How Americans voted on a range of ballot initiatives around the country
Voters around the US cast ballots for a diverse range of initiatives that seek to reform laws on marijuana, the death penalty, climate change and more. Below are results in the most important contests.
Approved: California voters approved recreational marijuana, a huge victory in the fight for cannabis legalization, paving the way for the largest commercial pot market in the US.
Approved: Massachusetts also voted for recreational pot, extending legal weed from coast to coast.
Approved: Nevada became the third state to approve a recreational cannabis law, making the west an even stronger region for marijuana sales.
Approved: Earlier in the night, Florida voters passed a constitutional amendment to legalize medical marijuana, the first victory in a string of high-profile cannabis measures on Tuesdays state ballots.
Approved: North Dakota was the second state to approve medical weed, with the approval of Measure 5, which approves the use of marijuana to treat a number of diseases, including cancer, Aids, epilepsy and hepatitis C.
Approved: Arkansas also passed a medical cannabis measure that would allow patients with specific conditions to buy medicine from dispensaries licensed by the government.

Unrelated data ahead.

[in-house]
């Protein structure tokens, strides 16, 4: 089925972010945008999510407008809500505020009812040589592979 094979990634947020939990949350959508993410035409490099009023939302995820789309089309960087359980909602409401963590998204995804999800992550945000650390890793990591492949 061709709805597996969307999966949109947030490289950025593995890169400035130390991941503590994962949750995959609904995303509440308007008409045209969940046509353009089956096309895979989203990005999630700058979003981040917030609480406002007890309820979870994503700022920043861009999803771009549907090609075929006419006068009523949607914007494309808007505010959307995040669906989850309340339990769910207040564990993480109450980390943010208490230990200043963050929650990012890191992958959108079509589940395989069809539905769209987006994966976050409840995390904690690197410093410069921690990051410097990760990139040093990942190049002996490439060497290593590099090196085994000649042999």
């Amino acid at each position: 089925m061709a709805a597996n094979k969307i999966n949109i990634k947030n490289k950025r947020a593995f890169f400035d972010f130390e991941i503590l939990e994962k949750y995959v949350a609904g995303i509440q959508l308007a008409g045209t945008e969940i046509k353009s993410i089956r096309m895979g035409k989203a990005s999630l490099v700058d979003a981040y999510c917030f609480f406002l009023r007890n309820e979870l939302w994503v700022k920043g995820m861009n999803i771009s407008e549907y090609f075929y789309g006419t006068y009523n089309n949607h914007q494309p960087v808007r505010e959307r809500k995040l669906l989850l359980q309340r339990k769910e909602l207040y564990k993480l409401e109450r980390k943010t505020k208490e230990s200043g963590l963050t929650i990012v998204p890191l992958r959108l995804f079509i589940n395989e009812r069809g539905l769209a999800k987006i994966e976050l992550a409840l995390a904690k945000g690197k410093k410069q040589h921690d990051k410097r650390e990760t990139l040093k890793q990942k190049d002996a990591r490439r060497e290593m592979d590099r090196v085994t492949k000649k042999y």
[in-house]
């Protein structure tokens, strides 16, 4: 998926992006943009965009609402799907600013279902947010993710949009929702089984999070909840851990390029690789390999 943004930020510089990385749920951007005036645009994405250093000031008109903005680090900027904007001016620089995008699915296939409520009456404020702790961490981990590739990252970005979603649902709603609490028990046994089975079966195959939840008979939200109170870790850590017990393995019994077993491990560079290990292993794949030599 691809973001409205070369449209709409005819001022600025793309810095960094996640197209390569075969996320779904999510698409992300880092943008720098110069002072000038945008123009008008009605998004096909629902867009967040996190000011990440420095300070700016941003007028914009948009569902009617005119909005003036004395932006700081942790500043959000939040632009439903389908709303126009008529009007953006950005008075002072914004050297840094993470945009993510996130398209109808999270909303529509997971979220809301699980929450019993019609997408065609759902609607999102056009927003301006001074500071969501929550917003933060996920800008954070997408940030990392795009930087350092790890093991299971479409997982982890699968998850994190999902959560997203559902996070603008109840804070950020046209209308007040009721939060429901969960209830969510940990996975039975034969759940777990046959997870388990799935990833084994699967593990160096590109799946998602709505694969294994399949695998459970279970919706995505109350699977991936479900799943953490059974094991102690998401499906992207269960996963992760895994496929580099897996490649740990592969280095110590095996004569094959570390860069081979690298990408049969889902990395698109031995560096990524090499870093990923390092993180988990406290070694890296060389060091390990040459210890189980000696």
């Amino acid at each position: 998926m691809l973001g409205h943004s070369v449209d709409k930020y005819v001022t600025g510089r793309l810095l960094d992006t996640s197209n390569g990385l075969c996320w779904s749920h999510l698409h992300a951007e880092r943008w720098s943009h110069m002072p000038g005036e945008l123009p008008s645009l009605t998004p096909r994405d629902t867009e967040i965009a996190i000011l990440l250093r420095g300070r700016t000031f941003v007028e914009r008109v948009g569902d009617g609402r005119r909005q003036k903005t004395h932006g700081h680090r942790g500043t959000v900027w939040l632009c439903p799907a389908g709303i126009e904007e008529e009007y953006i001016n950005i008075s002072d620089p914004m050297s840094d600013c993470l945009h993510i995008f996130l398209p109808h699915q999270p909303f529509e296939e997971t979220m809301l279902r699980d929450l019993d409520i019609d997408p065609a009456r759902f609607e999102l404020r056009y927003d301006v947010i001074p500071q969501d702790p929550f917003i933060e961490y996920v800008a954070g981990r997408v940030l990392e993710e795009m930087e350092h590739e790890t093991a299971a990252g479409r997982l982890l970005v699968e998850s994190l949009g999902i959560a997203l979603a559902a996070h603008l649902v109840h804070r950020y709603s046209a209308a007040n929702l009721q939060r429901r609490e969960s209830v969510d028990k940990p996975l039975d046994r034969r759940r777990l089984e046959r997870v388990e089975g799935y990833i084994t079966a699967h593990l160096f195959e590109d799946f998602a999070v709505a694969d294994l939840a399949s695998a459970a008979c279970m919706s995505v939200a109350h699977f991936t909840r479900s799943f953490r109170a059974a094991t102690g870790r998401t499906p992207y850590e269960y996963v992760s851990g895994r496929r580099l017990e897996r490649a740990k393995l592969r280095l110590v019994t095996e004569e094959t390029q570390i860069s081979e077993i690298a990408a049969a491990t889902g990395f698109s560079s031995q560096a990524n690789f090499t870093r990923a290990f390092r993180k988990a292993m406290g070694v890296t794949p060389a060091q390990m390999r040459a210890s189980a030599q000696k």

Rejected: Arizona was the first state to vote against its marijuana measure, with the news early on Wednesday morning that voters have rejected Proposition 205. The measure would have legalized recreational pot.
Approved: Montana residents voted to expand the states medical marijuana system with the passage of Initiative 182, which removes limits on the number of patients providers can serve. Proponents of the measure argued that the existing restrictions blocked patients from accessing care.
Advocates and opponents agree that Californias Proposition 64 is the most important cannabis measure America has seen and could be an international game-changer for marijuana policy in the US.
California, which recently overtook the UK to have the fifth largest economy in the world, is expected to have a recreational marijuana market greater than Colorado, Washington, Oregon and Alaska combined, said Ethan Nadelmann, executive director of the Drug Policy Alliance.
When I talk to everybody from allies to government officials in Mexico and I ask them whats it going to take to transform the debate, he said, the response to me is when California legalizes marijuana.
Too close to call: As of Wednesday afternoon, a recreational measure in Maine was still too close to call.